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Tuesday, March 29, 2016

Eiffel Tower Day and a Dessert as Yummy

The Eiffel Tower is a wrought iron lattice tower located in Paris France. The engineer Gustave Eiffel constructed the tower in 1889 for the World Fair. Named after the engineer in charge the Eiffel Tower has become a global icon in France. The tallest tower in Paris and the most visited paid monument in the world around 7 million people visited the tower in 2011. 

Standing the same height as a 81 story building the Eiffel Tower has a square building that measure 410 feet on one side. The tower has three levels that visitors can see. With restaurants on the first and second floor the top level of the platform is 906 feet above the ground. From ground to first level there are over 300 steps. There are another 300 steps from first level to second level. There is a elevator or staircase to each level

On March 31, 1889, the Eiffel Tower is dedicated in Paris in a ceremony presided over by Gustave Eiffel, the tower’s designer, and attended by French Prime Minister Pierre Tirard, a handful of other dignitaries, and 200 construction workers

To celebrate Eiffel Tower day I though we would have to share such a delicious and superior recipe. Today is lemon and orange day so why not share the following beautiful cake recipe. 

Meyer Lemon-Olive Oil Chiffon Cake

Makes 1 cake
2 1/4 cups (279 grams) cake flour
1 tablespoon (15 grams) double-acting baking powder
1/2 teaspoon (3 grams) salt
6 Meyer lemons (1 pound)
1/4 cup water (2 ounces/59 grams) or enough water needed to add to the lemon juice to get to 3/4 cup total
1 1/2 cups (306 grams) granulated sugar
7 large egg yolks
1/2 cup (207 grams) extra-virgin olive oil
2 teaspoons (10 grams) vanilla bean paste
10 large egg whites
1 teaspoon (4 grams) cream of tartar
For the lemon glaze:
2 cups (254 grams) confectioners' sugar
4 tablespoons milk, or more as needed
Zest of 1 Meyer lemon
Preheat the oven to 325°F and position an oven rack in the center of the oven.
Place a sheet of parchment paper on a work surface and sift the flour, baking powder, and salt onto it. Set aside.
Zest the Meyer lemons. Squeeze the juice and strain into a glass measuring cup. You should have about 1/2 cup. Add enough water to make 3/4 cup. Set aside.
Pour the sugar into the food processor and process for about 30 seconds until it is light and fine. Scoop about 1/2 cup of the processed sugar into a small container and set aside.
In the bowl of a stand mixer fitted with a whisk attachment (or if you are using a handheld mixer, in a mixing bowl), combine the remaining 1 cup sugar and the egg yolks and mix at medium speed for about 3 minutes, until it is thick, light in color and texture, and creates ribbons in the bowl when the whisk is lifted. Add the oil and vanilla bean paste and mix until well combined.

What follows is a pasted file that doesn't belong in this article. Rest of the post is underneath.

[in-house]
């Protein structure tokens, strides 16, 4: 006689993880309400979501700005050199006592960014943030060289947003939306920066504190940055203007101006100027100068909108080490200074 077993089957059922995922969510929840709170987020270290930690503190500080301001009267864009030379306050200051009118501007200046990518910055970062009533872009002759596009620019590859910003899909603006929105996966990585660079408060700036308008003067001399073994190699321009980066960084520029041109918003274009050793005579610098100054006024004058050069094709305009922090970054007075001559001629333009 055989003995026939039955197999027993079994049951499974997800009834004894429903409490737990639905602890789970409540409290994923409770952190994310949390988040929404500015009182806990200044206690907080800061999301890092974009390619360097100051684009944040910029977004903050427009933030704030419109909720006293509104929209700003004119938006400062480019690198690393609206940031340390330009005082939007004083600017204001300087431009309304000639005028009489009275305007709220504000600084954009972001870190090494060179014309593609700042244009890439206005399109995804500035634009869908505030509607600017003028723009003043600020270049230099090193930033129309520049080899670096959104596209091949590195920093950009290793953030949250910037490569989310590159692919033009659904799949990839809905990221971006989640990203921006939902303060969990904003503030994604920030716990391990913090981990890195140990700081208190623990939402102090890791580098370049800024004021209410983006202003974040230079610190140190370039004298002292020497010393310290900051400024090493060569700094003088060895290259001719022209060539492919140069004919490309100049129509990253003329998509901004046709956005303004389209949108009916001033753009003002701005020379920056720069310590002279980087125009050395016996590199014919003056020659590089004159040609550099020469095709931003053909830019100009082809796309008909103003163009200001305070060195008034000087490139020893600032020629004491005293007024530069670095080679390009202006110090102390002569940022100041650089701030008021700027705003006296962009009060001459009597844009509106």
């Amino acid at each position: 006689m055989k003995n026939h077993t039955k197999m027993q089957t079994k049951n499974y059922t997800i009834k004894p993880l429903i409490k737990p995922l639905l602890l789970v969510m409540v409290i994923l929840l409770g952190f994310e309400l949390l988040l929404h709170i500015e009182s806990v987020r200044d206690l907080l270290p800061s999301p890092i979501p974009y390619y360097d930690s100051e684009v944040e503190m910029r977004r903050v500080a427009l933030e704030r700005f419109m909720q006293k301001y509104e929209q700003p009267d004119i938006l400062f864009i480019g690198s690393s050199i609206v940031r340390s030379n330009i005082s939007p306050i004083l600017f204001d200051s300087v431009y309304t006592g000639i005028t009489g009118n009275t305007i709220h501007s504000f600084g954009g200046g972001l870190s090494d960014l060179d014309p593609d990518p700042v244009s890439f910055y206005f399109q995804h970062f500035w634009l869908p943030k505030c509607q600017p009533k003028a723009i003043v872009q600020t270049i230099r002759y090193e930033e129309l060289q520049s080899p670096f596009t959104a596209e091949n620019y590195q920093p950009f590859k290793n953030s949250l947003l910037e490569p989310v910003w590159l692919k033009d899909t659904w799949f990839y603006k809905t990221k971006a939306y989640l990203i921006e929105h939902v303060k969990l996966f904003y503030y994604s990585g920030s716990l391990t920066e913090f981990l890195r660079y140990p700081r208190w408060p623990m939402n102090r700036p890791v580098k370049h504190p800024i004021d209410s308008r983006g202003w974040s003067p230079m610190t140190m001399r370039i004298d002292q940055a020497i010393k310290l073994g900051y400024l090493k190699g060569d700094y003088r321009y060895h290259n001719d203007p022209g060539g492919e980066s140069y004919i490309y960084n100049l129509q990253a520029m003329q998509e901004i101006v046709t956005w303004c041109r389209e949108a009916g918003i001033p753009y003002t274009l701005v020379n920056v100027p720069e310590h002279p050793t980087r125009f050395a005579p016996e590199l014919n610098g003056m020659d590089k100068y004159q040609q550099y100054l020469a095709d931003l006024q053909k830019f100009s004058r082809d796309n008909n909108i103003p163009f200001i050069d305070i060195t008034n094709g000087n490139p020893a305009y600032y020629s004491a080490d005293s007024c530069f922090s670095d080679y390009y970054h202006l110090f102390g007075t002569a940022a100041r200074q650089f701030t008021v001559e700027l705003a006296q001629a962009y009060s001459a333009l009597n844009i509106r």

Add 1/3 of the flour mixture and half the juice mixture, and mix to combine. Add another 1/3 of the flour mixture and the juice and zest mixture and mix to combine, and then the remaining flour, mixing to combine — always ending with flour possible when making a cake. Pour the mixture into a large mixing bowl, scraping the bottom, and set aside. Clean the stand mixer bowl and whisk (or detach the handheld mixer blades and clean them and the bowl) with hot soap and water and dry very well, making sure there's not even a speck of grease on anything.
Return the bowl and whisk attachment to the stand mixer (or reassemble the handheld mixer and set up the mixing bowl), add the egg whites, and mix at medium speed until they are foamy. Add the cream of tartar, and mix at medium speed until the mixture forms soft peaks. Add the remaining sugar, a little at a time, and beat the whites until they hold stiff and glossy peaks (see Recipe Notes).
Stir 1/3 of the whites gently into the batter to lighten it. Fold in half of the remaining whites until there are a few streaks remaining. Fold in the last of the egg whites just until mixed.
Carefully spoon the batter into an ungreased 10- by 4-inch tube, with feet and an ungreased removable bottom. The batter should come about 3/4 of the way up the sides.
Bake for 50 to 55 minutes, or until a tester or toothpick inserted into the center comes out clean.
With oven mitts, invert the pan immediately onto a cooling rack. Let the cake cool completely in the pan.
When ready to serve, turn the cake upright on the rack, and run a thin flexible knife or offset spatula around the outer and inner edges of the pan. Turn the cake out of the pan: Place a serving plate on top of the pan and, pressing the plate firmly with one hand, invert the whole thing with the other, allowing the cake to release onto the plate.
Prepare the glaze: In a small bowl, whisk the sugar, cream, and lemon zest until blended. Drizzle liberally over the cake, letting it drip.

Recipe Notes

  • The Meyer lemon is a hybrid variety of lemon that is sweeter and less acidic than other lemons and very fragrant. It is in season from October through May. It is named for the importer who brought it to the U.S. from China in the early 20th century.

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